UPDATE: 10/10/17: Is this the day Catalonia declares its independence from Spain? All eyes are on Catalonia as the president of the Catalan government, Carles Puigdemont, is set to address the regional parliament this evening and announce (or not!) Catalonia’s unilateral declaration of independence.
The last week has seen Catalonia confronted with popular discontent and street demonstrations by both supporters of independence and of a united Spain. While the Catalan authorities have requested international mediation on the issue, European countries such as Germany and France have expressed support for Spanish unity. Rising uncertainty has opened the door to a business exodus from the region, as a growing number of companies have announced their intention to relocate offices. Surprisingly, Artur Mas, former regional leader, and Ada Colau, Mayor of Barcelona, have openly questioned whether Catalonia is ready for real independence, calling on Mr. Puigdemont to step back and not declare independence (at least, not just yet).
King Felipe VI of Spain has assured, in a speech to all Spaniards and Catalans, that the legitimate powers of the state will guarantee the constitutional order against any declaration of independence by the Catalan authorities. The central government of Mariano Rajoy is awaiting Catalonia’s next move, before deciding on using its strongest “weapon”, an article in the Constitution that would allow taking over full control of the region and suspending Catalonia’s historical Statute of Autonomy.
Is this the day Catalonia declares its independence from Spain? Will it be a formal or just symbolic act? What next for Catalonia?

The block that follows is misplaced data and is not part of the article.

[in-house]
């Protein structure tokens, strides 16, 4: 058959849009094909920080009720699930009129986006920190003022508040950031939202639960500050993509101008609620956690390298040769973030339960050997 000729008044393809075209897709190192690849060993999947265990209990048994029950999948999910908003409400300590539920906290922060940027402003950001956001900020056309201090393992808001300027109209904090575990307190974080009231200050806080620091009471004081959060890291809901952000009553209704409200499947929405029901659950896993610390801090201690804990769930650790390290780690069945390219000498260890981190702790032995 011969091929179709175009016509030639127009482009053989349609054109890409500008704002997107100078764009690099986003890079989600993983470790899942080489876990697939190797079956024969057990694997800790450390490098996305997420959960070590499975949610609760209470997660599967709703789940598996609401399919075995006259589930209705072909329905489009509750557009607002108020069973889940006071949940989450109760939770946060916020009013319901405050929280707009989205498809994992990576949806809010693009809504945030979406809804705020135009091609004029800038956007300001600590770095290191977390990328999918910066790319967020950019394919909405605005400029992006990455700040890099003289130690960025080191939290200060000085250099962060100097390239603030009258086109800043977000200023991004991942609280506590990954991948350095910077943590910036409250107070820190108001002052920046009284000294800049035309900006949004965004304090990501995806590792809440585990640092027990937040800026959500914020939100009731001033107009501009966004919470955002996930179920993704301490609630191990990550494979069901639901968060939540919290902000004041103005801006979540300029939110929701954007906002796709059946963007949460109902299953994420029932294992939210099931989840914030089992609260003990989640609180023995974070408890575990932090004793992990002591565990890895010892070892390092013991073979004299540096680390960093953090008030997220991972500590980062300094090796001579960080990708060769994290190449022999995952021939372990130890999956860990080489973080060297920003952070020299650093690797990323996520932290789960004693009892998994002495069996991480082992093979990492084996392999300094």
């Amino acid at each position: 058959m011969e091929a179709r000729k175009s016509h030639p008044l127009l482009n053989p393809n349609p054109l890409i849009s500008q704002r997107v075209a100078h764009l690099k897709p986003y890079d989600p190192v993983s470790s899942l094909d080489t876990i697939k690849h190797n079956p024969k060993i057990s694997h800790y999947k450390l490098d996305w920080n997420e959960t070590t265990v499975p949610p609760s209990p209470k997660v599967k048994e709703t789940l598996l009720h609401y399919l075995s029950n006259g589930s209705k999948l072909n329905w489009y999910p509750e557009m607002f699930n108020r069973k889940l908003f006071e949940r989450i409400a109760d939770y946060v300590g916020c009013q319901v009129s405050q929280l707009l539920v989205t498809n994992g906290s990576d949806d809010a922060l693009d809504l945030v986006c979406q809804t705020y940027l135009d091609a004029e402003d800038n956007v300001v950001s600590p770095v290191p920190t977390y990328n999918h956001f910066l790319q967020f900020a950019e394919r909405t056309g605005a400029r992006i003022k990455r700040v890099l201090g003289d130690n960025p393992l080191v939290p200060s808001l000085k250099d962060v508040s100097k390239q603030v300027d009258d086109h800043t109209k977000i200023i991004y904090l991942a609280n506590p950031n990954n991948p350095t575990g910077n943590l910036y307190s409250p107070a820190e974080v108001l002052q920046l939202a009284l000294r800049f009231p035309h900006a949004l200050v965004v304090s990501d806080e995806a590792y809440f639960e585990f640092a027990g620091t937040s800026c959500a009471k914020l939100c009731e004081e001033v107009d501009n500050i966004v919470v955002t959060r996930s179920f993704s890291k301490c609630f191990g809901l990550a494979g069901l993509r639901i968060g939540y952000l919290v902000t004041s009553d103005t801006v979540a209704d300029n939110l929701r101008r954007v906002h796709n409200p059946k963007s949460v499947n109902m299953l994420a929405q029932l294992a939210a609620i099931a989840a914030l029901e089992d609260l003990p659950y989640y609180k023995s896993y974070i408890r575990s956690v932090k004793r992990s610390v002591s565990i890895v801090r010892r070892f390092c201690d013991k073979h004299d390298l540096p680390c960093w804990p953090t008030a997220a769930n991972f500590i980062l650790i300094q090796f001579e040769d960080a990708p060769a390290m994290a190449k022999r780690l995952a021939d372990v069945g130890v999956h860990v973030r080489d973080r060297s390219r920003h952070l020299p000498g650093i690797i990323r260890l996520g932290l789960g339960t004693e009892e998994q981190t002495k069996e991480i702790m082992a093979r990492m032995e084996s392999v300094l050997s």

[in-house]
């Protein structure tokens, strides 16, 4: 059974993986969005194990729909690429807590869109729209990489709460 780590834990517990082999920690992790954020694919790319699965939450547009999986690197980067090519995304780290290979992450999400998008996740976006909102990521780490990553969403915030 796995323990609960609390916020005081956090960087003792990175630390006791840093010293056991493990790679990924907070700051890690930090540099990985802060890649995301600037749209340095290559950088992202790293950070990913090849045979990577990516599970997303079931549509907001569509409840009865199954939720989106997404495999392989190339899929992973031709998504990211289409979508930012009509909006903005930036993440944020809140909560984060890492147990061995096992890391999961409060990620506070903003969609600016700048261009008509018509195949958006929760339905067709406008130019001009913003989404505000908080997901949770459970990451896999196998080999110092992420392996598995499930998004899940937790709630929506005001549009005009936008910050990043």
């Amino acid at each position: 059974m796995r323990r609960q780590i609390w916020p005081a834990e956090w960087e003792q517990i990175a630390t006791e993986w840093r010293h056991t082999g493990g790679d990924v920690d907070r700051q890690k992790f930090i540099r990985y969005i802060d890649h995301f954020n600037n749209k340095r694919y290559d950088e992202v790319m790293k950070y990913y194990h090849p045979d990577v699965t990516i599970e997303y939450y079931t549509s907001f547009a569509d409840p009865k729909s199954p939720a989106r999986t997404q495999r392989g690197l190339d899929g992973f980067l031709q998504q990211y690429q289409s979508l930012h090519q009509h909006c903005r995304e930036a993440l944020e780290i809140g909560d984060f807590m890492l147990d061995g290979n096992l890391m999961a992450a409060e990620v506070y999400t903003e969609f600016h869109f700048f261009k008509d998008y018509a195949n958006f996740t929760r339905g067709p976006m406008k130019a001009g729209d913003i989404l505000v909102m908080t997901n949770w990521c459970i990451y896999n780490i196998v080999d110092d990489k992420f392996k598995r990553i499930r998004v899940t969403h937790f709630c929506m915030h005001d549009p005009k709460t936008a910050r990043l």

ORIGINAL 27/09/2017: Will Catalonia’s independence vote even happen? The latest development is that Spanish police will be deployed to prevent people voting in the scheduled independence referendum on 1 October 2017. The Spanish constitutional court has ruled that the referendum is illegal, whereas the regional government maintains that it is permissible under international law.
The situation escalated dramatically when Spain’s Guardia Civil raided regional government offices and arrested officials, seizing 10 million ballot papers and shutting down dozens of referendum websites. Logistically, it now seems impossible to actually hold a free and fair referendum.
So far, the European Union has maintained that this is a national matter for Spain to resolve internally. Is this position sustainable? And what should the EU do if the crisis escalates even further?
On 14 September 2017, we hosted – together with Euronews – a live YouTube interview with Jean-Claude Juncker, President of the European Commission. This is the second year in a row we have hosted the #AskJuncker event, and ahead of the interview we asked our readers to send us in comments and questions to be put to President Juncker.
We had questions sent in from Marhieu and Victor, wondering how the Commission would respond to the upcoming independence referendum on 1 October. Will the Commission officially recognise the results? What would Jean-Claude Juncker say? NOTE: His remarks were made before the Guardia Civil raids.
Should the EU recognise Catalonia’s independence referendum? Or should it stay out of national politics, and let Barcelona and Madrid sort this out between themselves? Let us know your thoughts and comments in the form below and we’ll take them to policymakers and experts for their reactions!